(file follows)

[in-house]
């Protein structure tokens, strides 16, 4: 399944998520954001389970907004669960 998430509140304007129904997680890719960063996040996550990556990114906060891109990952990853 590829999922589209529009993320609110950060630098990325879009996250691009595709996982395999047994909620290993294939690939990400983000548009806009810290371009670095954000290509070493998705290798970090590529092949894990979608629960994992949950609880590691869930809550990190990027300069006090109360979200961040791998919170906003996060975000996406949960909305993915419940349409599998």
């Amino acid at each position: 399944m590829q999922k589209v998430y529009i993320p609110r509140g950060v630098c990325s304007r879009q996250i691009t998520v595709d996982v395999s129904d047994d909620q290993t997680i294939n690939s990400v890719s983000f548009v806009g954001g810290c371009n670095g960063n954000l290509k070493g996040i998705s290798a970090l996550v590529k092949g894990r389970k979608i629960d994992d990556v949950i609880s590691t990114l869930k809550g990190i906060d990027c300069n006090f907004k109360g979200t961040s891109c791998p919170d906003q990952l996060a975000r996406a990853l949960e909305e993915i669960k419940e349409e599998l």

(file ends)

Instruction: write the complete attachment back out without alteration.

[in-house]
């Protein structure tokens, strides 16, 4: 399944998520954001389970907004669960 998430509140304007129904997680890719960063996040996550990556990114906060891109990952990853 590829999922589209529009993320609110950060630098990325879009996250691009595709996982395999047994909620290993294939690939990400983000548009806009810290371009670095954000290509070493998705290798970090590529092949894990979608629960994992949950609880590691869930809550990190990027300069006090109360979200961040791998919170906003996060975000996406949960909305993915419940349409599998």
């Amino acid at each position: 399944m590829q999922k589209v998430y529009i993320p609110r509140g950060v630098c990325s304007r879009q996250i691009t998520v595709d996982v395999s129904d047994d909620q290993t997680i294939n690939s990400v890719s983000f548009v806009g954001g810290c371009n670095g960063n954000l290509k070493g996040i998705s290798a970090l996550v590529k092949g894990r389970k979608i629960d994992d990556v949950i609880s590691t990114l869930k809550g990190i906060d990027c300069n006090f907004k109360g979200t961040s891109c791998p919170d906003q990952l996060a975000r996406a990853l949960e909305e993915i669960k419940e349409e599998l």